"Ginza Robot" Cabinet

Designed by Masanori Umeda, Japanese, born 1941. Made by Memphis, Milan, Italy, 1980 - present.

Made in Milan, Italy, Europe

Designed 1982

Plastic-laminated wood and chipboard

5 feet 8 7/8 inches x 56 x 22 inches (174.9 x 142.2 x 55.9 cm)

Curatorial Department:
European Decorative Arts and Sculpture

Object Location:

Currently not on view

Accession Number:

Credit Line:
Gift of Collab: The Group for Modern and Contemporary Design at the Philadelphia Museum of Art, in memory of Hava J. Krasniansky Gelblum, 1994

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Additional information:
  • PublicationJapanese Design: A Survey Since 1950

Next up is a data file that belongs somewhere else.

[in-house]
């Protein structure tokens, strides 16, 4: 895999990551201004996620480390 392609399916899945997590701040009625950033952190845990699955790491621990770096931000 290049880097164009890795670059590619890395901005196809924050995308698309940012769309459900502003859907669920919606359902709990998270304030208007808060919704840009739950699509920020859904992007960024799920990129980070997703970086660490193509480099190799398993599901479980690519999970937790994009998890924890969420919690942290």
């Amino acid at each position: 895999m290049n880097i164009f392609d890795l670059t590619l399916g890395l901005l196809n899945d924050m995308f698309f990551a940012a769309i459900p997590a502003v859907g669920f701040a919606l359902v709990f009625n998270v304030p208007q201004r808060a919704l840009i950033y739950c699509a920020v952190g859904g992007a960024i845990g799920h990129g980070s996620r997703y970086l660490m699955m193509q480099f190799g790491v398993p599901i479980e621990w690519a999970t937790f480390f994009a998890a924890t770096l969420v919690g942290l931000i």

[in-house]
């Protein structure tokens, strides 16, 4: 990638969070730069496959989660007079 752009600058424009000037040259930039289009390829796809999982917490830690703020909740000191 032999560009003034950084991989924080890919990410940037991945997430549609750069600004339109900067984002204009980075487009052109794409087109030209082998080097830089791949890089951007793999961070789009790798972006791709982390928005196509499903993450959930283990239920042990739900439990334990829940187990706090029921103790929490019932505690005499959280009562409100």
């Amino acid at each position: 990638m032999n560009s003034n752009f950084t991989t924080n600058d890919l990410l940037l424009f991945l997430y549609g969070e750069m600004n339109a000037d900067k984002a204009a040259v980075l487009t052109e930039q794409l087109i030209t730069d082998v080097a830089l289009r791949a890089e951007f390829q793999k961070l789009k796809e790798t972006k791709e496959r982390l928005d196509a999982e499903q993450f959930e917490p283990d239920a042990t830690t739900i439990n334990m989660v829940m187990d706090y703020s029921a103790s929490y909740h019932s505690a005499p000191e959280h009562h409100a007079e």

Masanori Umeda was one of three Japanese designers (along with Arata Isozaki and Shiro Kuramata) invited to design furniture for Memphis, a radical design group based in Milan that gave postmodernism its most characteristic expression in the early 1980s. Like the most avant-garde of his Italian colleagues, Umeda came to value the references to the past and the humor, symbol, color, ornamented surfaces, and irregular shapes for which Memphis became known. Umeda's references however were specifically Japanese, drawn from Japan's popular culture. The form of this storage unit, from Memphis's second collection in 1982, refers to the mechanical men of Japan's science fiction and the popular toys they inspired. With two drawers and open shelves in bright colors, and a decorous case of striped laminate posed on two green legs, the Ginza Robot cabinet is named ironically after Tokyo's most fashionable shopping district. Kathyrn B. Hiesinger and Felice Fischer, Japanese Design: A Survey since 1950. Philadelphia Museum of Art, 1994, cat. 144 , p. 135.